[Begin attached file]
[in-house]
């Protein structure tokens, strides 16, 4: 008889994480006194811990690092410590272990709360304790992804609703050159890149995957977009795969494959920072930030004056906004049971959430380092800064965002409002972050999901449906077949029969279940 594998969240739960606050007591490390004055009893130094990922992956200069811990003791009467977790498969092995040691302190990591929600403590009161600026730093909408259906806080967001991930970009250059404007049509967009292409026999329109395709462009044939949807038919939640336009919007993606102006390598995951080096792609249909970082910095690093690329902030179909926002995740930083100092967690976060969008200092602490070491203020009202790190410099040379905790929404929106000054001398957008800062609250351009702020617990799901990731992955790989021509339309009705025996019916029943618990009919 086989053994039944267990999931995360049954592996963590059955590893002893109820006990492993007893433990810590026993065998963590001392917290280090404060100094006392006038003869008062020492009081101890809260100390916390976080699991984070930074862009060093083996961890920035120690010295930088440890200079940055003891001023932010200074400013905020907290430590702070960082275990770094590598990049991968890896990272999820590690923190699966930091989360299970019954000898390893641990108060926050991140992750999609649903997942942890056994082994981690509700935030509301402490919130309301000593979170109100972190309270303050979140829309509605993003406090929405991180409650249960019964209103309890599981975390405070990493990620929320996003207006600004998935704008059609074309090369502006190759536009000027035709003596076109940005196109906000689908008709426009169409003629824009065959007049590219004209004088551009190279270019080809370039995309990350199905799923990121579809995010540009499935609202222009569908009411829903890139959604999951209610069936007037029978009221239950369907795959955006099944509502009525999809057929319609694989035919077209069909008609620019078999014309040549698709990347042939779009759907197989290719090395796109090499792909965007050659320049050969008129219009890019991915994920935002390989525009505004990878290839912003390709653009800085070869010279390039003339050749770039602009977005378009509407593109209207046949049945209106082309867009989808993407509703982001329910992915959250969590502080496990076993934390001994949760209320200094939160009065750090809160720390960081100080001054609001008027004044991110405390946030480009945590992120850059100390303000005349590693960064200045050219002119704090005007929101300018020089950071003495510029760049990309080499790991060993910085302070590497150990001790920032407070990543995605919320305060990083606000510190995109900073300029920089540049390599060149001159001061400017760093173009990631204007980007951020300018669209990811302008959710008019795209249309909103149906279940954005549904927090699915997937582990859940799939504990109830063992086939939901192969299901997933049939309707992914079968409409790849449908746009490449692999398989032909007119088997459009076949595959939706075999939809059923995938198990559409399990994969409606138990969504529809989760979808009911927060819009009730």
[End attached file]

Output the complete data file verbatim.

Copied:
[in-house]
């Protein structure tokens, strides 16, 4: 008889994480006194811990690092410590272990709360304790992804609703050159890149995957977009795969494959920072930030004056906004049971959430380092800064965002409002972050999901449906077949029969279940 594998969240739960606050007591490390004055009893130094990922992956200069811990003791009467977790498969092995040691302190990591929600403590009161600026730093909408259906806080967001991930970009250059404007049509967009292409026999329109395709462009044939949807038919939640336009919007993606102006390598995951080096792609249909970082910095690093690329902030179909926002995740930083100092967690976060969008200092602490070491203020009202790190410099040379905790929404929106000054001398957008800062609250351009702020617990799901990731992955790989021509339309009705025996019916029943618990009919 086989053994039944267990999931995360049954592996963590059955590893002893109820006990492993007893433990810590026993065998963590001392917290280090404060100094006392006038003869008062020492009081101890809260100390916390976080699991984070930074862009060093083996961890920035120690010295930088440890200079940055003891001023932010200074400013905020907290430590702070960082275990770094590598990049991968890896990272999820590690923190699966930091989360299970019954000898390893641990108060926050991140992750999609649903997942942890056994082994981690509700935030509301402490919130309301000593979170109100972190309270303050979140829309509605993003406090929405991180409650249960019964209103309890599981975390405070990493990620929320996003207006600004998935704008059609074309090369502006190759536009000027035709003596076109940005196109906000689908008709426009169409003629824009065959007049590219004209004088551009190279270019080809370039995309990350199905799923990121579809995010540009499935609202222009569908009411829903890139959604999951209610069936007037029978009221239950369907795959955006099944509502009525999809057929319609694989035919077209069909008609620019078999014309040549698709990347042939779009759907197989290719090395796109090499792909965007050659320049050969008129219009890019991915994920935002390989525009505004990878290839912003390709653009800085070869010279390039003339050749770039602009977005378009509407593109209207046949049945209106082309867009989808993407509703982001329910992915959250969590502080496990076993934390001994949760209320200094939160009065750090809160720390960081100080001054609001008027004044991110405390946030480009945590992120850059100390303000005349590693960064200045050219002119704090005007929101300018020089950071003495510029760049990309080499790991060993910085302070590497150990001790920032407070990543995605919320305060990083606000510190995109900073300029920089540049390599060149001159001061400017760093173009990631204007980007951020300018669209990811302008959710008019795209249309909103149906279940954005549904927090699915997937582990859940799939504990109830063992086939939901192969299901997933049939309707992914079968409409790849449908746009490449692999398989032909007119088997459009076949595959939706075999939809059923995938198990559409399990994969409606138990969504529809989760979808009911927060819009009730």